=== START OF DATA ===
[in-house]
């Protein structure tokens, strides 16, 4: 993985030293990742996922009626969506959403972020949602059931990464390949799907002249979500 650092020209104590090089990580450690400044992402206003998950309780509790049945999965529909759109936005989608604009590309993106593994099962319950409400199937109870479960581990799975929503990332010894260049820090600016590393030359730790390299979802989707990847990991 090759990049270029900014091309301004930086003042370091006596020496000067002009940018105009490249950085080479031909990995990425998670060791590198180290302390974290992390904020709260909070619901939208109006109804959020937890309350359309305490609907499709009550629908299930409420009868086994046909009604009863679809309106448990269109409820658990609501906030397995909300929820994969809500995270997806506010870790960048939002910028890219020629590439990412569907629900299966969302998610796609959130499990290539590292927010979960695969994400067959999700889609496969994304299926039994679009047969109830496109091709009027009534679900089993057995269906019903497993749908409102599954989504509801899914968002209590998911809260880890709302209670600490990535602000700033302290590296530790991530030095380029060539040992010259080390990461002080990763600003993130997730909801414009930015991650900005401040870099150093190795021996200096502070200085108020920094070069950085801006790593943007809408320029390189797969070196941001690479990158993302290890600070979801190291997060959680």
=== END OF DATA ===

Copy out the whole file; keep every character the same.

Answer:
[in-house]
């Protein structure tokens, strides 16, 4: 993985030293990742996922009626969506959403972020949602059931990464390949799907002249979500 650092020209104590090089990580450690400044992402206003998950309780509790049945999965529909759109936005989608604009590309993106593994099962319950409400199937109870479960581990799975929503990332010894260049820090600016590393030359730790390299979802989707990847990991 090759990049270029900014091309301004930086003042370091006596020496000067002009940018105009490249950085080479031909990995990425998670060791590198180290302390974290992390904020709260909070619901939208109006109804959020937890309350359309305490609907499709009550629908299930409420009868086994046909009604009863679809309106448990269109409820658990609501906030397995909300929820994969809500995270997806506010870790960048939002910028890219020629590439990412569907629900299966969302998610796609959130499990290539590292927010979960695969994400067959999700889609496969994304299926039994679009047969109830496109091709009027009534679900089993057995269906019903497993749908409102599954989504509801899914968002209590998911809260880890709302209670600490990535602000700033302290590296530790991530030095380029060539040992010259080390990461002080990763600003993130997730909801414009930015991650900005401040870099150093190795021996200096502070200085108020920094070069950085801006790593943007809408320029390189797969070196941001690479990158993302290890600070979801190291997060959680």